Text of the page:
Bad faith in the charity sector is even more heinous for its effect on others, but can we do more than this? If it is pride that motivates the great volunteers, how can we increase the level of pride and the level of dedication that drives people to stand in the cold on street corners to sell poppies for remembrance? Recognition may be a good way. Two hundred and ninety-two people were given a British Empire Medal in the new year honours list, and they were largely people who undertake charity or community work. The great work done by honours committees to identify and locate these people should be applauded. The attention of the press may be on knighthoods for footballers, but a lot of valuable work is done much more quietly. As well as the main national awards, there are local ones, with mayors giving awards to people in their communities pulling our fractured society together with encouragement and faith that even more can be accomplished. I know that most volunteers are not doing their work for recognition, but all are encouraged by it.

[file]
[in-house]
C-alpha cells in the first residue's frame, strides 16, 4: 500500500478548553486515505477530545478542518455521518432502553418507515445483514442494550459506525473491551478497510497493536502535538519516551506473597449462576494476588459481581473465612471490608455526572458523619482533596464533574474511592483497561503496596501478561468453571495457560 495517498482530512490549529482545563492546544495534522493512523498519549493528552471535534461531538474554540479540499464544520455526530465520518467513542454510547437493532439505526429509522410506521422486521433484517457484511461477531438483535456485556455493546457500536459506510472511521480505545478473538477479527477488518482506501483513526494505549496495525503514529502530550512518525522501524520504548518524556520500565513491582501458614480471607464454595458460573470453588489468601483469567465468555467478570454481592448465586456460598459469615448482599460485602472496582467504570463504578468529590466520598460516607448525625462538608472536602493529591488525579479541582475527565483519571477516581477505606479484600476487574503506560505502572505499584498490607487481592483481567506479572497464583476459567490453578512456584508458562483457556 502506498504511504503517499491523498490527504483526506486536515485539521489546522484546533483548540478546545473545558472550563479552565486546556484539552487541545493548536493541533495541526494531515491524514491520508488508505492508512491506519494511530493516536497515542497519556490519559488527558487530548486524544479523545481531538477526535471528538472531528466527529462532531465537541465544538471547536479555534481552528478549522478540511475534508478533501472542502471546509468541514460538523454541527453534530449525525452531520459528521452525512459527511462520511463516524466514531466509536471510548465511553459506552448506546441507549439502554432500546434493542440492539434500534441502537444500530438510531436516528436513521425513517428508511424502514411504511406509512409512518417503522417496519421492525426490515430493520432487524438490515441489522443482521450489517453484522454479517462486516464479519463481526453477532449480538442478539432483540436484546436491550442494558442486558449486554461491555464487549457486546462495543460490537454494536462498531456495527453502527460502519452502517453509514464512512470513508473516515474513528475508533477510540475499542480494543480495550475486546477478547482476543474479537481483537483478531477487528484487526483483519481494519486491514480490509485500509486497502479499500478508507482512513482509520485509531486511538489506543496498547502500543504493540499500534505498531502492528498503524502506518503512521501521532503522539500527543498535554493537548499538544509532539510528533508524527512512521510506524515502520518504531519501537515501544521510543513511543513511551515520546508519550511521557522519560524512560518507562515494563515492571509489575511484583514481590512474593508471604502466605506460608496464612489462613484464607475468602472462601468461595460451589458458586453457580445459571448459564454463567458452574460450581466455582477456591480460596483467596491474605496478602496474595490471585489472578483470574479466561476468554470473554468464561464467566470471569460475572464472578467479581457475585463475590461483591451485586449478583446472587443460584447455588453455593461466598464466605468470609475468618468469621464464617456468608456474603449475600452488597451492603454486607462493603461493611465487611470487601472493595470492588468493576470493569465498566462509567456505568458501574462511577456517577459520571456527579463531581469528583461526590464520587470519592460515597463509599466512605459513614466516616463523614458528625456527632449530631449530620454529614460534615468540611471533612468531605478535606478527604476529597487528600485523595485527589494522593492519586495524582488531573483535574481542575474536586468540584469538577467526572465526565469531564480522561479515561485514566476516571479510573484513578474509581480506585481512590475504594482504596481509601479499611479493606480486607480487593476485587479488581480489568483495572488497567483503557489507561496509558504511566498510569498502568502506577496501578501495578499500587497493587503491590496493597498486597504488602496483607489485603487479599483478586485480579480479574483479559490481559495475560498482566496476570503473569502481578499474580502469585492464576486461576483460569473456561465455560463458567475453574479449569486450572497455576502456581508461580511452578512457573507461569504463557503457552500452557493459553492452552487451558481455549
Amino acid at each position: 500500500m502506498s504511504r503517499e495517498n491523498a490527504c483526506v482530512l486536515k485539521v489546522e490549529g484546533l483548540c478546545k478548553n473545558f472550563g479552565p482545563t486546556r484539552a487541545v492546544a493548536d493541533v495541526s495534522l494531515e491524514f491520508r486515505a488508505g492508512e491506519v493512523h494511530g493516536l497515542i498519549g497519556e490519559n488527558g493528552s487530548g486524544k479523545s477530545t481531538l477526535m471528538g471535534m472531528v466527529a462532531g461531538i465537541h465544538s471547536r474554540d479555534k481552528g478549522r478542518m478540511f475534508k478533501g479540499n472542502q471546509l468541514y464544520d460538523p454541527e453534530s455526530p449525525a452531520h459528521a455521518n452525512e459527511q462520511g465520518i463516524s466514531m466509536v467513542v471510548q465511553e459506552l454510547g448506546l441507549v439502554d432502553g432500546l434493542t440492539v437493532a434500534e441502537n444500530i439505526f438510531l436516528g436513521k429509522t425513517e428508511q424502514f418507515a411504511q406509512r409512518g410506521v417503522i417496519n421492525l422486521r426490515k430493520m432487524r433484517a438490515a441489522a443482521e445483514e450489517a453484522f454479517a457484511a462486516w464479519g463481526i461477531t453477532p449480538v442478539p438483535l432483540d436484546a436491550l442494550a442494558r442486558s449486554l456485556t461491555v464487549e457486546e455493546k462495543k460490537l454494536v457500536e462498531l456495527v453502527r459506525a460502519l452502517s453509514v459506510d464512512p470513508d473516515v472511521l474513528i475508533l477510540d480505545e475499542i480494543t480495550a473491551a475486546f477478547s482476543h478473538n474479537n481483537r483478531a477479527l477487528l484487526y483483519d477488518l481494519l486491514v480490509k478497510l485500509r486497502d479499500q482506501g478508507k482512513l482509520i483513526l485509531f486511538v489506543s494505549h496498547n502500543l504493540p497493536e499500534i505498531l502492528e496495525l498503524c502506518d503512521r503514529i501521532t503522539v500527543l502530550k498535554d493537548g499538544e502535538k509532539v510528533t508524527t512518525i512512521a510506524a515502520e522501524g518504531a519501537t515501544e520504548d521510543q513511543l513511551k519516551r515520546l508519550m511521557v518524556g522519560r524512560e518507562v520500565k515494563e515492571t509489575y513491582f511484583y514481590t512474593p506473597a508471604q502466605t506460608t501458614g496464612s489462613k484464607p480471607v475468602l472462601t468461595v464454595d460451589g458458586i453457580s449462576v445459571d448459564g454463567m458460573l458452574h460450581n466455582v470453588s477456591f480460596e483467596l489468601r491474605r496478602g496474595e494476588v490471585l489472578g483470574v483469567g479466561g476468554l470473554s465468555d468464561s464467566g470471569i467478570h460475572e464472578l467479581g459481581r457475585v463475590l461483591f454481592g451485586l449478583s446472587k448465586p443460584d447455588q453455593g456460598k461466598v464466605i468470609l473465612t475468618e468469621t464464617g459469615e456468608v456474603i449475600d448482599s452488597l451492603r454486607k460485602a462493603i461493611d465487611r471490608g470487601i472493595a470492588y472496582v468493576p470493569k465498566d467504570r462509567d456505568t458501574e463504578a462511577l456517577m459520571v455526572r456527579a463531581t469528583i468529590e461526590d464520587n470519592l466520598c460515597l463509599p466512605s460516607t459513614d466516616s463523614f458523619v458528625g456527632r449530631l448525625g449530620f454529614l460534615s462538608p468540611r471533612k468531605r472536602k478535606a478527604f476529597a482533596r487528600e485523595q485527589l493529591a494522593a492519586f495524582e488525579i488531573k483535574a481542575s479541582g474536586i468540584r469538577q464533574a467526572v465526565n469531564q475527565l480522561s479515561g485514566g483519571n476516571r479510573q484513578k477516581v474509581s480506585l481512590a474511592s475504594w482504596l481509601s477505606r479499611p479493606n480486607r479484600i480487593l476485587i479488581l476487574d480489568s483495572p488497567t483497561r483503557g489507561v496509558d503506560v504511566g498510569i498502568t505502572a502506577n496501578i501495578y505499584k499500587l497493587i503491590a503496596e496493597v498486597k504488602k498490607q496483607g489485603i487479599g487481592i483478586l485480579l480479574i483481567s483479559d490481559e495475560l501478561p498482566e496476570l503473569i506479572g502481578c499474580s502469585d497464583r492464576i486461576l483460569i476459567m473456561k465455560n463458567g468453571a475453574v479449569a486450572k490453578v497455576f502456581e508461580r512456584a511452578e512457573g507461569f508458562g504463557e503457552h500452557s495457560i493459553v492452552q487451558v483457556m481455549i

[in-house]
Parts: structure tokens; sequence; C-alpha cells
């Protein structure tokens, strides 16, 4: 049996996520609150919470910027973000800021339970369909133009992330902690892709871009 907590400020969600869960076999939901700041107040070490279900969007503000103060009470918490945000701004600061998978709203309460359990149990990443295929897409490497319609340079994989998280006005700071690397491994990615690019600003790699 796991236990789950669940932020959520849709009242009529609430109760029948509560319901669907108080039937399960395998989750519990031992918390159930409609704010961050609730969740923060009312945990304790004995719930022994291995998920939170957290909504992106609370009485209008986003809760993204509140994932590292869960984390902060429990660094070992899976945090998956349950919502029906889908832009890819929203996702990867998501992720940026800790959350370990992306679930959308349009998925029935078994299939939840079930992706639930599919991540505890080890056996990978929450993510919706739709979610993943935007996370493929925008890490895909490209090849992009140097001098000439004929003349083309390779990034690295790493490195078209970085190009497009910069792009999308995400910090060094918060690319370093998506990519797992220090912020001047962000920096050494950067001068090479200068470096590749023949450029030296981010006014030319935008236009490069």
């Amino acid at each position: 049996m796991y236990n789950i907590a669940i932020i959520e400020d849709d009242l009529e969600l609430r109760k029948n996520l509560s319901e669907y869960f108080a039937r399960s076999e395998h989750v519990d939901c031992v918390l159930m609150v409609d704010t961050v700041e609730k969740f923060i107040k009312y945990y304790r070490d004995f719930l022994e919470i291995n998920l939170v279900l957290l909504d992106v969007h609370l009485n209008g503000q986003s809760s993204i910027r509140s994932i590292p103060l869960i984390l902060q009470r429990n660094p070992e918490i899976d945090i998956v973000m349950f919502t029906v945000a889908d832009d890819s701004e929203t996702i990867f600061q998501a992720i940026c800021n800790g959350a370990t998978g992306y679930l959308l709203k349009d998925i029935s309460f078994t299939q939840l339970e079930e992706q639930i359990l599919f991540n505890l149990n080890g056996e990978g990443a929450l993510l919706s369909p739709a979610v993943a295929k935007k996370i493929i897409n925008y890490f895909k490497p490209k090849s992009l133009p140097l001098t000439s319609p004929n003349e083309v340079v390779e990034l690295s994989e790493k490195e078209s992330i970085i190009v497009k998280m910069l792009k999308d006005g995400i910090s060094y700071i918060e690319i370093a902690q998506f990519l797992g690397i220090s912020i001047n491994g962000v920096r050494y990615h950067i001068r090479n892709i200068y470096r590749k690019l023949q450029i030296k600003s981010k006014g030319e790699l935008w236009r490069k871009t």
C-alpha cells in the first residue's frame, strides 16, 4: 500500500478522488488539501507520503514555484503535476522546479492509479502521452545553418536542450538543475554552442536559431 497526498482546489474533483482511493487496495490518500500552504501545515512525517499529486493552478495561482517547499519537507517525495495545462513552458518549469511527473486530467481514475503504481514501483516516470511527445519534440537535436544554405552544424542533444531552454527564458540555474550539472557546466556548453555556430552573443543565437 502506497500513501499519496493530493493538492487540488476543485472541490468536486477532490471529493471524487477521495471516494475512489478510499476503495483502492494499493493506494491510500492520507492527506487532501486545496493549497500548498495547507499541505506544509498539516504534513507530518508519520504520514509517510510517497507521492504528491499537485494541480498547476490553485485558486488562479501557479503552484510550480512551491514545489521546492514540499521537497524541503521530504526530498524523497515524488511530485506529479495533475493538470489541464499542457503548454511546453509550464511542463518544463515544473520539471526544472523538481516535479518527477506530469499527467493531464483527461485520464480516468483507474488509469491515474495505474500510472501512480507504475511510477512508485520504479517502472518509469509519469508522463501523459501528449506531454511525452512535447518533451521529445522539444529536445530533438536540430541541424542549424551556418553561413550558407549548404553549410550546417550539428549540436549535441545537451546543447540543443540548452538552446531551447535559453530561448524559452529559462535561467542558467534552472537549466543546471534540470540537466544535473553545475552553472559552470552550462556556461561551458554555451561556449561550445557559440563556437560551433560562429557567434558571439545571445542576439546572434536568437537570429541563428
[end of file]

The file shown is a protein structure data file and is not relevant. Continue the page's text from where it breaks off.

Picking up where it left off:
At present there is no equivalent of a label such as “plc” for charities: no simple badge that they are registered and doing their job properly. I suggest that charities could put the letters “RC” after their name, standing for “registered charity”. There should, of course, be penalties for misuse of such a badge, and I do not know if “RC” is the right acronym. It certainly could be wrong for an Anglican Church charity. Others may have better ideas. Such a label would show the country that they are in the good category.
I do not want to stop government giving money to charities, as I feel that that kind of expenditure can often be better than other government expenditure. Indeed, there are very sensible arguments for the
Government to ask a charity to deliver certain public services. It will often do it more efficiently and with more knowledge and compassion than state employees.